OpenPCR Shows How Design And Manufacturing Are Changing

open pcr photo collage photo

Open PCR via Ponoko

It is such a remarkable story about how design and production are changing. 20 years ago a PCR machine ( polymerase chain reaction, a copy machine for DNA) was the size of a fridge, cost hundreds of thousands of dollars, and got its inventor a Nobel Prize.

Now, a designer can have an idea for building something like a cheap open source PCR, raise cash on Kickstarter, draw it up on Sketchup, manufacture it at Ponoko, and ship it out the door for $512.

open pcr inside

It really is an amazing demonstration of where technology is going, which is everywhere, including your living room. The developers write:

So, do people in garages have great PCR machines? Not really. Howabout high school or middle school teachers? Nope. Howabout smaller medical testing labs or labs in India or China? Nope. Even some big bio labs try their luck on eBay. We set out to change that.

Josh and I prototyped OpenPCR over about 4 months -- it was a lot of fun. Last May we unveiled the first OpenPCR prototype to all a bunch of crazy people on Kickstarter, 158 people gave us a total of $12,121. With that we designed and manufactured a repeatable, works-all-the-time device -- it took a lot of hard work.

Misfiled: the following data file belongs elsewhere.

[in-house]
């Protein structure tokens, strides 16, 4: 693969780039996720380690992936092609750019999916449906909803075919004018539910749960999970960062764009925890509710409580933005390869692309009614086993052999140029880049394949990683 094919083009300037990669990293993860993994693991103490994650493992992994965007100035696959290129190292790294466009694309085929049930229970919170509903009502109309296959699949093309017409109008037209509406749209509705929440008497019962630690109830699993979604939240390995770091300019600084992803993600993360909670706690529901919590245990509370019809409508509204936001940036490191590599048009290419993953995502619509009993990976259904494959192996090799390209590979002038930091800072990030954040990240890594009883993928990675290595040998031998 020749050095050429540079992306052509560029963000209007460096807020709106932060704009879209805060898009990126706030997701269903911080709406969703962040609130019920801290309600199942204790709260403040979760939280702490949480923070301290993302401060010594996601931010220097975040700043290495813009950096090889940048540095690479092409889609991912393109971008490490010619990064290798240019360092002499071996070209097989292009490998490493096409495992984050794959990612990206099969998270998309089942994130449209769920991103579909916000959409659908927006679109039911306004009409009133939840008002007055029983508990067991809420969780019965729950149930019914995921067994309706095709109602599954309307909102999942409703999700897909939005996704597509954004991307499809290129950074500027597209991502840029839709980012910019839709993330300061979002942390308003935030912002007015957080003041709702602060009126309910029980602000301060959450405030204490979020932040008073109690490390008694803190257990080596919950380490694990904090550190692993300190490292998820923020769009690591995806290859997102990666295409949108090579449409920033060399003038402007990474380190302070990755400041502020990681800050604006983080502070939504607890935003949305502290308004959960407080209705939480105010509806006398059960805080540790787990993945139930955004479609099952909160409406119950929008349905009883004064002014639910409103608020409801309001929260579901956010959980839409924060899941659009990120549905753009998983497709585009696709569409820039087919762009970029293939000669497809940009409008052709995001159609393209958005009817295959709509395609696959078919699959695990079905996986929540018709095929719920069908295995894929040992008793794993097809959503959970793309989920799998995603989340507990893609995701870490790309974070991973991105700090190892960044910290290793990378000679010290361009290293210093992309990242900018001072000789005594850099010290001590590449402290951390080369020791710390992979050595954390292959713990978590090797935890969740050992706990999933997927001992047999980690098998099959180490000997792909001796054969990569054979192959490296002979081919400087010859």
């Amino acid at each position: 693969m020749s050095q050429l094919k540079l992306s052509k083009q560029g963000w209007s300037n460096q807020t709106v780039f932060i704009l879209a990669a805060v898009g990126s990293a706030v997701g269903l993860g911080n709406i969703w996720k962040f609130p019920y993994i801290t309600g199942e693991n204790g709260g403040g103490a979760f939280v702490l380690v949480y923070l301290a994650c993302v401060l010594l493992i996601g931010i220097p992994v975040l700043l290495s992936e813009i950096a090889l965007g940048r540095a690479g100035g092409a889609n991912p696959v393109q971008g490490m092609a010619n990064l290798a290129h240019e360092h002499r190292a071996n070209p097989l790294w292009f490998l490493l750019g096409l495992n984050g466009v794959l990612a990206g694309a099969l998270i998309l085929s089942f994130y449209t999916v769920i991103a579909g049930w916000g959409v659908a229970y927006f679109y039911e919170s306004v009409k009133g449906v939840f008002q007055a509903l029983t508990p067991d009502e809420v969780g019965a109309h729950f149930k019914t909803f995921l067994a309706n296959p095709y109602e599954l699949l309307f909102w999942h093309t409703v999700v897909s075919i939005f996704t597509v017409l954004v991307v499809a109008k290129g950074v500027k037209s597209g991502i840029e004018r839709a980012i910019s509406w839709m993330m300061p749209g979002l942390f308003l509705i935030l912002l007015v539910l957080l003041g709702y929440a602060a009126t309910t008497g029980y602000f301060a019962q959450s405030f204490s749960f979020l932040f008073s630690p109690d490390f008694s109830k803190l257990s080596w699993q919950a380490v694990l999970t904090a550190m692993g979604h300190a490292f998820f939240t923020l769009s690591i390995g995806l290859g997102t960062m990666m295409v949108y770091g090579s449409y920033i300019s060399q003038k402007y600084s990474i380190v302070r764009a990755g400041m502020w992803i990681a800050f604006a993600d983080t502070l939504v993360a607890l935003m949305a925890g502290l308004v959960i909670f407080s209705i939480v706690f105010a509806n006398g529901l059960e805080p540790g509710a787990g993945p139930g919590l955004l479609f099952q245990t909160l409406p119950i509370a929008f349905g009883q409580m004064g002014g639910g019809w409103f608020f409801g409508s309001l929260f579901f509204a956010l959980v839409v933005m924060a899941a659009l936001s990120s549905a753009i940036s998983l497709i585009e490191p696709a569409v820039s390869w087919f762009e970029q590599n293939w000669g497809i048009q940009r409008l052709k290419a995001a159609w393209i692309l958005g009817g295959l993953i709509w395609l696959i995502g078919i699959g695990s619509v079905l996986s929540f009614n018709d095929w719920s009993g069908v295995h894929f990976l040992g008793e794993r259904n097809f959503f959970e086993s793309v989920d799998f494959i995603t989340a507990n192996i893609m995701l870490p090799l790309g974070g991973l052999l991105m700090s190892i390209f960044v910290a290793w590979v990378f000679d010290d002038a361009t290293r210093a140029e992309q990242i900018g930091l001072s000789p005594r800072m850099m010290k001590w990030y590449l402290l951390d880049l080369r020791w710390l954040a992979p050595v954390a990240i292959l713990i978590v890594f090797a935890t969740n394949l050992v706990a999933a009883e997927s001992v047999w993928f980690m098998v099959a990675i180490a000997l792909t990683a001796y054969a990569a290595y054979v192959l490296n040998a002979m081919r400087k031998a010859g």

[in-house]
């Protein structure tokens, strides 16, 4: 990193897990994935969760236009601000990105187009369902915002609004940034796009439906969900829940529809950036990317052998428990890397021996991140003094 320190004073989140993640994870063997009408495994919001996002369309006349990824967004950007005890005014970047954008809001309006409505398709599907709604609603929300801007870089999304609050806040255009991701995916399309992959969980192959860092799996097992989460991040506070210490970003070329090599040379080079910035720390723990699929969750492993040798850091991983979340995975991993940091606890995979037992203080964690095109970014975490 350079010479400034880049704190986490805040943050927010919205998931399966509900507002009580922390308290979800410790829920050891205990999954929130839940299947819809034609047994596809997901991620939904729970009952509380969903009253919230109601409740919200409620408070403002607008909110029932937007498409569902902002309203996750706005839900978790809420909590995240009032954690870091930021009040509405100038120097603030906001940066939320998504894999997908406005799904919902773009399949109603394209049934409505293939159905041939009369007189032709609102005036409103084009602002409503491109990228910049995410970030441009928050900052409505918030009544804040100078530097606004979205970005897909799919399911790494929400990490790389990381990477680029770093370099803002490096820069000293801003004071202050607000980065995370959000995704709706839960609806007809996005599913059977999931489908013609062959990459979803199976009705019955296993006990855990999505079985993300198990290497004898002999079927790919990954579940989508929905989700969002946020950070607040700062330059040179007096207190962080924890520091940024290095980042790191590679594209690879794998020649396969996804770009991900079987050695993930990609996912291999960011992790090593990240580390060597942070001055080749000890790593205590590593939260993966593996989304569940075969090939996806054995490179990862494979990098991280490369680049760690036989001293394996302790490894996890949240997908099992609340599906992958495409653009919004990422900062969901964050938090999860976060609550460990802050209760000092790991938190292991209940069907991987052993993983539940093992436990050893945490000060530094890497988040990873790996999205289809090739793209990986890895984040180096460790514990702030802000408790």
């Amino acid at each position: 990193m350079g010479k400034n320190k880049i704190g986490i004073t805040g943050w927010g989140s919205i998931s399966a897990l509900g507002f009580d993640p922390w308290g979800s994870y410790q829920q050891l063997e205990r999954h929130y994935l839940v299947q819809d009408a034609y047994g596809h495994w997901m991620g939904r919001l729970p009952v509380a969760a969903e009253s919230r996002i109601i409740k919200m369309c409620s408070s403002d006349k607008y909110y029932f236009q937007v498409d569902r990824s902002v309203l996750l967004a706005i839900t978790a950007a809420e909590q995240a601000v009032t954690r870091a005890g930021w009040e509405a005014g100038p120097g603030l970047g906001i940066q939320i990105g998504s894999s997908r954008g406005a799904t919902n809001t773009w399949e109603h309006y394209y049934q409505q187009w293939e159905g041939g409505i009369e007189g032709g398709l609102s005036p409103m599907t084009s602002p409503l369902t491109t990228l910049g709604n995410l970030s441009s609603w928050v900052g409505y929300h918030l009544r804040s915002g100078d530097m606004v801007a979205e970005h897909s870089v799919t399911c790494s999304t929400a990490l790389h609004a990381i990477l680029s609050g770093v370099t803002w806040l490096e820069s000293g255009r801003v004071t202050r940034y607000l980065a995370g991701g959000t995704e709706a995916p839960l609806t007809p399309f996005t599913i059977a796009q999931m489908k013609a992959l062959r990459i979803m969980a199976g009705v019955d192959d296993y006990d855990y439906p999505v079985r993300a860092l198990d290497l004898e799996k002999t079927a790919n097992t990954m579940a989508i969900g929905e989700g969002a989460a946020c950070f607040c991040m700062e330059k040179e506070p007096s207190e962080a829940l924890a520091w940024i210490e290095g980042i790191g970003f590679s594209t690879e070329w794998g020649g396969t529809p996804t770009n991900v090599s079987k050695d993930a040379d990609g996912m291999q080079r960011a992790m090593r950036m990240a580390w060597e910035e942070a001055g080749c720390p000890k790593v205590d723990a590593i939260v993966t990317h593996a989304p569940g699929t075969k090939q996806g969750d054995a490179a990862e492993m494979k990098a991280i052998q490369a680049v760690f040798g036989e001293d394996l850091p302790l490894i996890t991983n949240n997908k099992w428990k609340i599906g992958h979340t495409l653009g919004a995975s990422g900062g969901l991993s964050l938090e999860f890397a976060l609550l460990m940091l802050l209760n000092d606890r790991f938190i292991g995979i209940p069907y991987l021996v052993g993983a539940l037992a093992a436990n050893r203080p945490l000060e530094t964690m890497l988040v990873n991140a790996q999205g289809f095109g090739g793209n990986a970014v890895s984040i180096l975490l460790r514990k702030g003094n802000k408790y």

Most of us don't have a crying need for a polymerase chain reaction machine in our kitchen, unless we eat a lot of questionable sushi. But to think that a couple of guys can put this on the market at this price, in this time, using online tools like Sketchup, Ponoko and Kickstarter. This is such a great demonstration of how design and manufacturing is changing, in ways that will affect us all.

Get your own at OpenPCR.

Found on Ponoko, which was used to make the case. Read an interview of how the designer did it here.
more on Ponoko:
Ponoko Ships Ideas Instead of Objects Across the Atlantic
Ponoko + ShopBot = 100K Garages: This Changes Everything In Downloadable Design

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